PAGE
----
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Works of art

Jim Clement’s lifetime as a Tailwind builder

By Jim Cunningham

“Too many!” That’s the answer Jim Clement gives when asked how many Wittman Tailwinds he’s built. The real answer is 12. And a hybrid Tailwind/Buttercup design he calls a Butterburger. And a Cassutt. And a Hyperbibe….

Photography by Jim Cunningham.
Photography by Jim Cunningham.

There is no official record of who the most prolific airplane homebuilder is, but Clement may be a candidate.

Clement grew up and lives in Baraboo, Wisconsin. If he wasn’t working on cars at his dad’s Plymouth dealership, he was building and flying model airplanes. “In my senior year of high school, I built a hot rod. I sold it for $400 and bought a Cub for $900.” His dad loaned him the balance. “I don’t think I ever paid it back, but it kept me out of trouble…well, sort of,” Clement said. He completed an A&P program but discovered that the automotive business was more practical for a career and opened his own body shop of which he was the sole employee.

Later Clement sold his Corvette to pay for plans and materials to build a Cassutt race airplane. He will never forget the date of the first flight—it’s also his daughter’s birthday. He went to the hospital after the flight. It wasn’t the last time that his wife Donna proved to be flexible with his flying activities, and he always credits her support in his achievements.

A meeting with legendary airplane designer Steve Wittman introduced Clement to Wittman’s homebuilt airplane design—the Tailwind. Clement bought a set of plans, and his life changed forever.

Building multiple Tailwinds wasn’t his plan, but after someone bought his first one for a price he couldn’t refuse, a second rolled out of his shop. Then another. And another. No two were alike; all had different airframe features and engines.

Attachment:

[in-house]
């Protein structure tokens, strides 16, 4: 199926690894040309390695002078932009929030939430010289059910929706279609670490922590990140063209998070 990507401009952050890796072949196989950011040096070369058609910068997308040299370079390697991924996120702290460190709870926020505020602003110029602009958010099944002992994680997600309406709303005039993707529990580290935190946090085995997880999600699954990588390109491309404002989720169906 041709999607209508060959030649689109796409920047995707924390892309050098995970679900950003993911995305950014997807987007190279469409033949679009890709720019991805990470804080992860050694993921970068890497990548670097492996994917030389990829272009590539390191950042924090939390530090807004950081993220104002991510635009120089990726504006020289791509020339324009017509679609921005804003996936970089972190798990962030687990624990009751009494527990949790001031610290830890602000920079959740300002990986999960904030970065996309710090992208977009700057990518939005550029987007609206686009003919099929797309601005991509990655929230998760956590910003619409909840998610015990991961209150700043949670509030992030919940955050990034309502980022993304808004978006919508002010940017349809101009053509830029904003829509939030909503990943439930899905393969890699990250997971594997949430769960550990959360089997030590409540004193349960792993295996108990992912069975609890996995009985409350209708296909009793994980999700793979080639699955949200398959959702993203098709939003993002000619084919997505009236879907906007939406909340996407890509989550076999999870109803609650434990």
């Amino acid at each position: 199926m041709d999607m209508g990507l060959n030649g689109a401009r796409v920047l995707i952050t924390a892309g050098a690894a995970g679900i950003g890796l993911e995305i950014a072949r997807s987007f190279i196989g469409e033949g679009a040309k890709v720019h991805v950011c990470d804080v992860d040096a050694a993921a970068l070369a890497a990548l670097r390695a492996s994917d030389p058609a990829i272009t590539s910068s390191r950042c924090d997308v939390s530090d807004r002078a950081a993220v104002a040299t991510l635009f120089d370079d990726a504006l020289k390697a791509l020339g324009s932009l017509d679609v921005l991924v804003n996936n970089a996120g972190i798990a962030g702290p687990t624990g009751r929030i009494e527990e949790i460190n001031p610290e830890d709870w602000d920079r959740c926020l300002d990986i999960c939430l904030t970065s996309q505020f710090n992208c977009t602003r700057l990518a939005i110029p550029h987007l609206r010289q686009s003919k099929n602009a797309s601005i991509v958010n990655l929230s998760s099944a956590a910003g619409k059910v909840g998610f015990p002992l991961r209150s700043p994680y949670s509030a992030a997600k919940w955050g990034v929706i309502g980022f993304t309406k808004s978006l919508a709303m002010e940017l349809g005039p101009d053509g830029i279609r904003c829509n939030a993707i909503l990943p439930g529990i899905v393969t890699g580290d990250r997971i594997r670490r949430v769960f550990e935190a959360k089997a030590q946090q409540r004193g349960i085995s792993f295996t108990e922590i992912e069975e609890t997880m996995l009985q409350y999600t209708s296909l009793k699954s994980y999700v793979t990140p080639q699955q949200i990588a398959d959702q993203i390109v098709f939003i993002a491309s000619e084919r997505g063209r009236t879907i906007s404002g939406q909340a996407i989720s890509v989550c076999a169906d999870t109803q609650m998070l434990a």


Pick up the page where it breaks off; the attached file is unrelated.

Clement’s fourth Tailwind went to the CAFÉ (Comparative Aircraft Flight Efficiency) Foundation for flight testing in 1994 and shocked everyone when it flew at 217 mph using only a 160-horsepower Lycoming O-320. “They thought I did something to the engine, but it was strictly stock.”

The results renewed interest in the Tailwind. The design is plans only, and not everyone has the skills to form a fiberglass cowling or weld up a fuselage. It wasn’t long before Clement was building and selling Tailwind components at work (fortunately he had a cooperative boss—himself).

After a while he decided to fix a couple of issues with cabin ergonomics. He modified the door and moved the overhead wing carry-through tube to keep occupants from denting their foreheads. He sought designer Steve Wittman’s blessing before publishing the modifications. Wittman, an extremist when it came to weight, stared at the plans, and finally said, “Well, it’ll make the airplane heavier.” Later Wittman admitted that the few extra pounds were worth it. The “Clement mods” are incorporated by most builders today.

“I always had to have a project, so I just kept building Tailwinds.” His latest—and he claims his last as he is now in his mid-80s—took to the air in 2019. Like his other creations, it is as much of a work of art as it is an airplane.

Jim Cunningham is a CFI and owner of a Piper Arrow.

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